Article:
On the road, the Supra’s dynamic balance is neutral and confidence-inspiring, with a huge amount of rear-end purchase for fantastic corner-exit thrust. And then there’s that superb BMW-developed, Toyota-tuned engine, which has so much stonk and so many ratios that you never feel short-changed. Sure, the Sport-mode acoustic synthetics might be a tad too much for some, however you do gain extra crackle from the exhausts on overrun. And while the lack of a manual gearbox option is disappointing, the ZF auto is near-faultless in its shift intuitiveness and smoothness.
At the track, the Supra is seriously quick. You can really feel the short wheelbase in corners as the Supra pivots into place, perhaps with less incisiveness than its best rivals (think Porsche Cayman – Toyota’s dynamic benchmark) but with satisfying playfulness and character. We weren’t allowed to switch ESC fully off, though the hard-driven Supra rarely troubled its electronics. And the race drivers at hand said that even without it, the Supra’s hugely grippy rear end requires determined provocation to boot the car sideways.
The dynamic difference between the GT and GTS isn’t huge. The larger-wheeled GTS scores bigger rear brakes (345mm vented discs versus 330mm items on the GT) for slightly more positive pedal feel, though overall grip levels are virtually on par. And both enjoy the same luscious turbo-six wail from under the bonnet, as well as terrific seat support and a really fine interior.
BMW switchgear abounds inside the Supra, though that’s a good thing. Toyota should be chuffed that its instrumentation – a vaguely Blade Runner-esque circular central tacho flanked by a digital speedo to the left – is far superior to BMW’s in both design and clarity. Likewise the Supra’s excellent steering wheel with intelligently sized wheel-rim thickness and thumb placement. And with a liftback-style rear opening revealing a 290-litre boot, the Supra is relatively practical too, despite its puny door pockets and fairly minimal cabin storage.
The Aussie line-up starts at $84,900 for the Supra GT with a truckload of standard kit including adaptive LED headlights, heated electric seats, wireless phone charging and a full deck of safety gear. The $10K-dearer GTS adds the aforementioned larger wheels and rear brake discs, as well as red-painted calipers, alloy-faced pedals, a head-up display, a premium JBL 12-speaker surround-sound stereo, and the options of matte Nurburg Grey paint, Alcantara upholstery or red leather-accented upholstery. Otherwise, everything else is standard. Toyota has even capped the servicing cost at just $380 a pop for the first five visits – each 12 months apart.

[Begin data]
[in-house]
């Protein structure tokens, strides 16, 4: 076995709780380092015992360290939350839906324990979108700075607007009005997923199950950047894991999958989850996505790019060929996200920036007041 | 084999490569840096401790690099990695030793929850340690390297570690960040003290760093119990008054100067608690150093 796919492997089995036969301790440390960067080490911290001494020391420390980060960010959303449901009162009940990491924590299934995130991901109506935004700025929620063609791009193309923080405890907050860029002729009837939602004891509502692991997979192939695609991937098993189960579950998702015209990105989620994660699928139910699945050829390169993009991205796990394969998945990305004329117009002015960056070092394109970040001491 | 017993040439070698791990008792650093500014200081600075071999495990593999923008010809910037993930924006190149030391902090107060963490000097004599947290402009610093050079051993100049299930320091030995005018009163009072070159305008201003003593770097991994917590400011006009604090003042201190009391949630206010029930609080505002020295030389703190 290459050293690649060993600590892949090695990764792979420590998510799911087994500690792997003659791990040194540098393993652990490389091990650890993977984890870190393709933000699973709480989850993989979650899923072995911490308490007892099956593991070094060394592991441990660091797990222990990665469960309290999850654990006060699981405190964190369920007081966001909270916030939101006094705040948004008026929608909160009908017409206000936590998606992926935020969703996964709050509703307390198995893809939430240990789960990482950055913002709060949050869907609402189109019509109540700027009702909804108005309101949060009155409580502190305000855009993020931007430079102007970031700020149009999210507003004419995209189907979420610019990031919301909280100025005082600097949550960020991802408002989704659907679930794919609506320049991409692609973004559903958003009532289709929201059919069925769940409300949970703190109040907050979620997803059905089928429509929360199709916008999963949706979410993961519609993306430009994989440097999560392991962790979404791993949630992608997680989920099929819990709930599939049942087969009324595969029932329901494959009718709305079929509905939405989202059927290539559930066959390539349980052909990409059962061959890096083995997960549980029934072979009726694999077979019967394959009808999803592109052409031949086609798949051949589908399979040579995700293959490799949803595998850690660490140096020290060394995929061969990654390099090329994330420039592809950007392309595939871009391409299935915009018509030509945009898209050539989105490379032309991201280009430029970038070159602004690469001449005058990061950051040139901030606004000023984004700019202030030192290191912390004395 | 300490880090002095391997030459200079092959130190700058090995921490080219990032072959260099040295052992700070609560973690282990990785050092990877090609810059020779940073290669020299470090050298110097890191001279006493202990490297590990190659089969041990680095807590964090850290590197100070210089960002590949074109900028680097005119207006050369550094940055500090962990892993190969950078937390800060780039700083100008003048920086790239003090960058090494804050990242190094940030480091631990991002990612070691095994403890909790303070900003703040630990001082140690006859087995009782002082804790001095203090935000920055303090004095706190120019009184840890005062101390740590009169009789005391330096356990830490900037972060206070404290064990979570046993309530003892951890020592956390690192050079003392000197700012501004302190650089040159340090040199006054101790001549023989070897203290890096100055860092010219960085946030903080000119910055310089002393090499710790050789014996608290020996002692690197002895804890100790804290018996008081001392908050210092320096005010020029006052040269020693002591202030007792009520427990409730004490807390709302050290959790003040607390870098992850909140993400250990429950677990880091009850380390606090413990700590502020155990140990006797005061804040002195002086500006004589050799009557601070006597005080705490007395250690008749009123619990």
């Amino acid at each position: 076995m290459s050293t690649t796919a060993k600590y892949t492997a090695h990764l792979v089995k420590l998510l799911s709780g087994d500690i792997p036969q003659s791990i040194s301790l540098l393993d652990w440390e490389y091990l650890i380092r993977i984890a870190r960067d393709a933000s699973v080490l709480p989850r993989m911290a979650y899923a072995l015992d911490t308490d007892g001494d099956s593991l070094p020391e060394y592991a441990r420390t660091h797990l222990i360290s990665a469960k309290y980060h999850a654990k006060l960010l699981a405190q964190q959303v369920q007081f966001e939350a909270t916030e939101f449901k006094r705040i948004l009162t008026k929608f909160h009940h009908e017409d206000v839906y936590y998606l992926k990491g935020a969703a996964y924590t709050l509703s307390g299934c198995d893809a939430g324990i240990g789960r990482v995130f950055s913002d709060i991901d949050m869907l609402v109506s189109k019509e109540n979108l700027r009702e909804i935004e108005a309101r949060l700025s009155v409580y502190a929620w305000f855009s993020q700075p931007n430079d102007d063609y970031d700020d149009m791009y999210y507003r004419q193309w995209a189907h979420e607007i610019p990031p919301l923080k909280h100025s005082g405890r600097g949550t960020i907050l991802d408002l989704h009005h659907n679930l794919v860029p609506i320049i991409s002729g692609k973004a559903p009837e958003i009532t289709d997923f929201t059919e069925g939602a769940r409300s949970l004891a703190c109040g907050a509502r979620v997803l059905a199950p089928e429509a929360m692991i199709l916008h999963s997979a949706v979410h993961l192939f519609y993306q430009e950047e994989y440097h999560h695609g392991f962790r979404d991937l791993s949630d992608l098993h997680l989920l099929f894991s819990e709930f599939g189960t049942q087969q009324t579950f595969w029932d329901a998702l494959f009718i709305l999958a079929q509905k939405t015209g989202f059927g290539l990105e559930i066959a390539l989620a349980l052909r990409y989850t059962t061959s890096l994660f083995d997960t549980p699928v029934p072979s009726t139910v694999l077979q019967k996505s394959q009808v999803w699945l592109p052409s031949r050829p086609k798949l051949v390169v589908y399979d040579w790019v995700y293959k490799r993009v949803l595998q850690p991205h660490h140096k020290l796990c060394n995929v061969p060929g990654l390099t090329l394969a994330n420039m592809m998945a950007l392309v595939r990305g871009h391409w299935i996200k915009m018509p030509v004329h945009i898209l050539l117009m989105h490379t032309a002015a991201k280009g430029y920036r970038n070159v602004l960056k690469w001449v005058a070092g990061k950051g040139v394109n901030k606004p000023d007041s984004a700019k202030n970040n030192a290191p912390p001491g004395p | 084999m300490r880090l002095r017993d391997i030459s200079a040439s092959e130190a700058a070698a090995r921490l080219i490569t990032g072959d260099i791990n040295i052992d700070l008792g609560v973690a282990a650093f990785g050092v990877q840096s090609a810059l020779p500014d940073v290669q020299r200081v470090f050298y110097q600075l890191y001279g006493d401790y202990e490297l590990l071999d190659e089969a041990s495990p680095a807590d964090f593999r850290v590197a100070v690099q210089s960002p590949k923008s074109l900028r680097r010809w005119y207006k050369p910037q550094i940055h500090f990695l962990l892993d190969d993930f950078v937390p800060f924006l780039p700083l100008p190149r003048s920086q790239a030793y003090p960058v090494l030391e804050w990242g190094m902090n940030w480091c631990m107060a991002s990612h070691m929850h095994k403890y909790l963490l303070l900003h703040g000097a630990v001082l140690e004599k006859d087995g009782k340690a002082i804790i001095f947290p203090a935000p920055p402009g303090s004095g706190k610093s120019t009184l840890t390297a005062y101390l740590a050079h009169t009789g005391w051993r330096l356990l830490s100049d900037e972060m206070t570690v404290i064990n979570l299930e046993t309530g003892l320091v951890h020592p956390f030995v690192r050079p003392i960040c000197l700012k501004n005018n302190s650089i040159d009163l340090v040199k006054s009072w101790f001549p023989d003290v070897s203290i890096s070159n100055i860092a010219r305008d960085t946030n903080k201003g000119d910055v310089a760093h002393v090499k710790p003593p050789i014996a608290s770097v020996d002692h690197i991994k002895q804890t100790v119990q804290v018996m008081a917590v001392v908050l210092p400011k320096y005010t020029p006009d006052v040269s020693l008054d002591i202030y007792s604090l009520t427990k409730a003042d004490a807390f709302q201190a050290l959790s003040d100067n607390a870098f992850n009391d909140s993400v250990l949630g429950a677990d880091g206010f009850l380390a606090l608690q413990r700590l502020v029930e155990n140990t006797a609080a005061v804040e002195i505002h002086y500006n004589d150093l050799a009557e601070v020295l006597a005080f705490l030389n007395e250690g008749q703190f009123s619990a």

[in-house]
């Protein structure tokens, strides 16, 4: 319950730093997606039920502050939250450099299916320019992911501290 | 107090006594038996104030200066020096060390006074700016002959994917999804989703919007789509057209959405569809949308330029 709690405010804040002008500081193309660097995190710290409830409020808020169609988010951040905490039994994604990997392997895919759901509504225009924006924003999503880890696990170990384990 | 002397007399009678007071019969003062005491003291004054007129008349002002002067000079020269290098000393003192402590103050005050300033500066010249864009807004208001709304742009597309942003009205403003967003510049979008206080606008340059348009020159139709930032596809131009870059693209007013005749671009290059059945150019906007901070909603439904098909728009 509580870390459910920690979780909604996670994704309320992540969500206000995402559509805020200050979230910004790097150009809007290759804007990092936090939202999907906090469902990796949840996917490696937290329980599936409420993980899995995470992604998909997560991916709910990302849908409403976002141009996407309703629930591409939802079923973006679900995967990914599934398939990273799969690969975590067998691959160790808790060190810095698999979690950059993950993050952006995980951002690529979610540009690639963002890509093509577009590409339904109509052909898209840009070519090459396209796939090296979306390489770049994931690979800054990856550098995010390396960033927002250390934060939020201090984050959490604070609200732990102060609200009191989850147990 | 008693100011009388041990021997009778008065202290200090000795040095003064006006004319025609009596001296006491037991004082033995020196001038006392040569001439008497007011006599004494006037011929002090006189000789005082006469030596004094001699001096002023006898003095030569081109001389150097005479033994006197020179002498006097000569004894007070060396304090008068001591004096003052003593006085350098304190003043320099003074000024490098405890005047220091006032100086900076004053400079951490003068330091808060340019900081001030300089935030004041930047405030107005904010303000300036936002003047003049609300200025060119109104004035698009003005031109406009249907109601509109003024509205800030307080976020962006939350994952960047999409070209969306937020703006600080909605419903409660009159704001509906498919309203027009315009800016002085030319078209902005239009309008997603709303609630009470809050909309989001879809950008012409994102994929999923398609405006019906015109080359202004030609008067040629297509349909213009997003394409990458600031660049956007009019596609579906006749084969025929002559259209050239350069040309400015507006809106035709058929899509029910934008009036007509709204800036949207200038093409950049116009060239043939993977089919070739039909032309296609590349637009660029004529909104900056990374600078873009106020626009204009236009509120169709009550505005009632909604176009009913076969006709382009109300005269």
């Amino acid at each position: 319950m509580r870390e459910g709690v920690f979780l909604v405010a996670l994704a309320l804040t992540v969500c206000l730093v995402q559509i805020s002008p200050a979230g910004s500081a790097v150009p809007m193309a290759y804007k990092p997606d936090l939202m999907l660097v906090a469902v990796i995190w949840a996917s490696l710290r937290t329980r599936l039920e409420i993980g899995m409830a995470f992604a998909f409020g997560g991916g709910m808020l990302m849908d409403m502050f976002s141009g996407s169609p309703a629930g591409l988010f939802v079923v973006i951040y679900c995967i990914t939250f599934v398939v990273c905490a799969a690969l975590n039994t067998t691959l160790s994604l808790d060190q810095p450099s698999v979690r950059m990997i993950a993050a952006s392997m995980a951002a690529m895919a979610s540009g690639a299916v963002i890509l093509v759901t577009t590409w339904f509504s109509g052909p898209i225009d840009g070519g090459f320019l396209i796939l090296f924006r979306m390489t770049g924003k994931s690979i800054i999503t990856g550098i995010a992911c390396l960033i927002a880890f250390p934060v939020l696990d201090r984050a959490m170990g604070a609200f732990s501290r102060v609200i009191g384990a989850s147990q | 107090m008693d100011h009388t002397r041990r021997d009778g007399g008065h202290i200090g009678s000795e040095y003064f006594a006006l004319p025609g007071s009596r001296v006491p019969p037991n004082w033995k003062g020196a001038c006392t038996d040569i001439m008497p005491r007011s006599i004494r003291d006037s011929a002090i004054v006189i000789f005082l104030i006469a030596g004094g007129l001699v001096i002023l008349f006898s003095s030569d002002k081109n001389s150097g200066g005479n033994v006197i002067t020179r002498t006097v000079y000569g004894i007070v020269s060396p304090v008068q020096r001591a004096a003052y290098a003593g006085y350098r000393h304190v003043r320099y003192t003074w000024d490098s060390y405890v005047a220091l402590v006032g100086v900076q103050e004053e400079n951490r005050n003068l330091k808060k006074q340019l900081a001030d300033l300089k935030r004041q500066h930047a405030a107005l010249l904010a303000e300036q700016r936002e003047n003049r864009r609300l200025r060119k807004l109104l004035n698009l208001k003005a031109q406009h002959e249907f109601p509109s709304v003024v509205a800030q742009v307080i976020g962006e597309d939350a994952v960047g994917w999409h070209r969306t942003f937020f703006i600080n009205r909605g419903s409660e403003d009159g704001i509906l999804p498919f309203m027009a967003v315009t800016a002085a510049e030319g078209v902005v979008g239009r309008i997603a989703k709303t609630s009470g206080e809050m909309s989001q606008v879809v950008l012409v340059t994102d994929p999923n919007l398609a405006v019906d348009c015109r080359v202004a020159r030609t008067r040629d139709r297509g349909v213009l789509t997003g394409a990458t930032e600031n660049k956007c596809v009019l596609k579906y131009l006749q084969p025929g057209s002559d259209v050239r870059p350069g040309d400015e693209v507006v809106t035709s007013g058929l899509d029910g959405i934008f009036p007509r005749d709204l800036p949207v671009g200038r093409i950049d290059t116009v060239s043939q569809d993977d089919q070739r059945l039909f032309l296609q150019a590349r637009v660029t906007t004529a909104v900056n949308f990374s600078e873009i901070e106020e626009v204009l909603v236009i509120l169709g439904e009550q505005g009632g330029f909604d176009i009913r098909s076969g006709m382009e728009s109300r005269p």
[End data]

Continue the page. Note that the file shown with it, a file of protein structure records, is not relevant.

Toyota will have no problem shifting the 300 Supras allocated to Australia for the first 12 months, given that 150 were sold in just 22 minutes online, of which 80 percent were the GTS. And the new-gen Supra really does deserve this level of fandom.
Regardless of what you think of the styling (it looks waaaay better in the flesh, with a sinister front, a chunky stance and plenty of intriguing curves), the new Supra is on the money. It’s comfortable, accessible and relatively affordable, as well as fast, fluent and fun.
If Toyota can keep the momentum rolling with even more powerful models and alternative transmission choices, then the A90 Supra will truly be the halo product Toyota wants it to be for its fun-to-drive future. Finally, ‘oh what a feeling’ will refer to something else other than resale value!
|Power to weight ratio||167kW/tonne|
|Fuel consumption (combined)||7.7L/100km|
Transmission and Drivetrain
|Drivetrain||Rear wheel drive|
Dimensions and Weights
|Cargo space (seats up)||290L|
|Cargo space (seats down)||N/A|